A SERIES of tests to determine the source of €200,000 found in the former home of bankrupt developer Tom McFeely is now being stepped up after a two-day search of his mansion failed to unearth any further hoards.
A huge search of the house and grounds at Ailesbury Road, in Dublin's most expensive residential district, was completed yesterday evening.
The operation, which was spearheaded by the Criminal Assets Bureau, involved specially trained members of the gardai's south-central divisional search team.
Taoiseach Enda Kenny said NAMA obviously had a clear interest in developments at Mr McFeely's former house and "we'll see what transpires from the investigation currently under way".
He linked the finds to the excesses of the Celtic Tiger era.
The Taoiseach had been asked at the National Ploughing Championships if the discovery of large sums of money in the house indicated that more attention should be paid to background checks on assets in bankruptcy cases.
Mr Kenny said: "I understand that an inch-by-inch survey or investigation has been carried out, both on this residence and on the grounds of the premises, to see if there is any more there.
"I think all of that smacks of what happened during the so-called Tiger years, when you had profligacy and greed and money sloshing around in so many places that this is further evidence of what happened."
The search had been ordered by CAB officers after a plumber involved in renovation works on Coolbawn at the request of the new owner made an initial find of €140,000 on Friday. It had been concealed under a bath.
Shortly after the garda search got under way on Wednesday, a second find of €60,000 was also discovered in the bathroom.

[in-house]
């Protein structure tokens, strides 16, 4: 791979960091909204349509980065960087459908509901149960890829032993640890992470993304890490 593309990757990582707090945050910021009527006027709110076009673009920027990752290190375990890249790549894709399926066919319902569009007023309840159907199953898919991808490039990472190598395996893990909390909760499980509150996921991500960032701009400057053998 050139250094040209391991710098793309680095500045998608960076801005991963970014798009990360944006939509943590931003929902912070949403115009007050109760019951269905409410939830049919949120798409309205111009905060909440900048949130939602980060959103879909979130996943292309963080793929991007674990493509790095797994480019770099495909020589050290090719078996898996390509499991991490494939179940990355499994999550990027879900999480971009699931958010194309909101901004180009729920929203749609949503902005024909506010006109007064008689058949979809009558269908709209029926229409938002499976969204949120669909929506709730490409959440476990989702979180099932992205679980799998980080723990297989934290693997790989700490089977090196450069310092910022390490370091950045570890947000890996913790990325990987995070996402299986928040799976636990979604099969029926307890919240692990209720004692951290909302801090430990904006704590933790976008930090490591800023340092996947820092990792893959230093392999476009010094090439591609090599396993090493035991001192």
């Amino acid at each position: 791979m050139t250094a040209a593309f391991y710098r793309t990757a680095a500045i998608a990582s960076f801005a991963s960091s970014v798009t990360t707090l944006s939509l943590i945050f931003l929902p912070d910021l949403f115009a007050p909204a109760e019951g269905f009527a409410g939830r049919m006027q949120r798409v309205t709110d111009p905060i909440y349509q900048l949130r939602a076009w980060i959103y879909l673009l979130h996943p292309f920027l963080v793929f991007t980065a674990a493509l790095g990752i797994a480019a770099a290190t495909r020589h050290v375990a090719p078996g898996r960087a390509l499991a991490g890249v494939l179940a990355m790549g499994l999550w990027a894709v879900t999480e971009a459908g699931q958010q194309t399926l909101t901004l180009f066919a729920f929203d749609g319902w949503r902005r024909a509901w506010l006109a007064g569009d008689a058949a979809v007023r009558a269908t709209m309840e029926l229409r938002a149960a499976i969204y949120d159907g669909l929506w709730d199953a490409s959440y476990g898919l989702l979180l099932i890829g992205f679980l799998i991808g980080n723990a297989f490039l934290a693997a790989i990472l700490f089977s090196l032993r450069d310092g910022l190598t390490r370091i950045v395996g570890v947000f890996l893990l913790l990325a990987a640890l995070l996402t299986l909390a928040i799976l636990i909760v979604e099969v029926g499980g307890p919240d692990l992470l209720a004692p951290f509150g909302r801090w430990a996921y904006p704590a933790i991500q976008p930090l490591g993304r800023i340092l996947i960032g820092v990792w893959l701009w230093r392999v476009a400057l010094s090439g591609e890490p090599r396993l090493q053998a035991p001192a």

Officers are satisfied that the two finds are directly linked as the hauls were both comprised of €50 notes, bound with elastic bands and wrapped in plastic bags.
The source of the cash has not yet been established and nobody has come forward to claim ownership of the money.
Officers are trying to trace the source through a number of avenues – including checks on the serial numbers of the notes to establish where they were issued and forensic and other tests on the money. They said they would not be in a position to interview Mr McFeely until further inquiries had been carried out.
After the completion of the operation yesterday evening, officers said they had not taken away any documentation or other items for further examination.
"This was a very thorough search and nothing was left untouched.
"But nothing else has been found and the focus will now be on the tests and checks on the notes already discovered," one officer said.
Tests have already confirmed the money is not counterfeit and in the short term it will remain in a bank account under the control of an official assignee appointed by the High Court to oversee the disposals of Mr McFeely's assets.
The former Provisional IRA hunger striker and convicted terrorist had told the High Court less than a year ago that he had only €1,160 left in the bank and he denied suggestions that he had hidden any assets.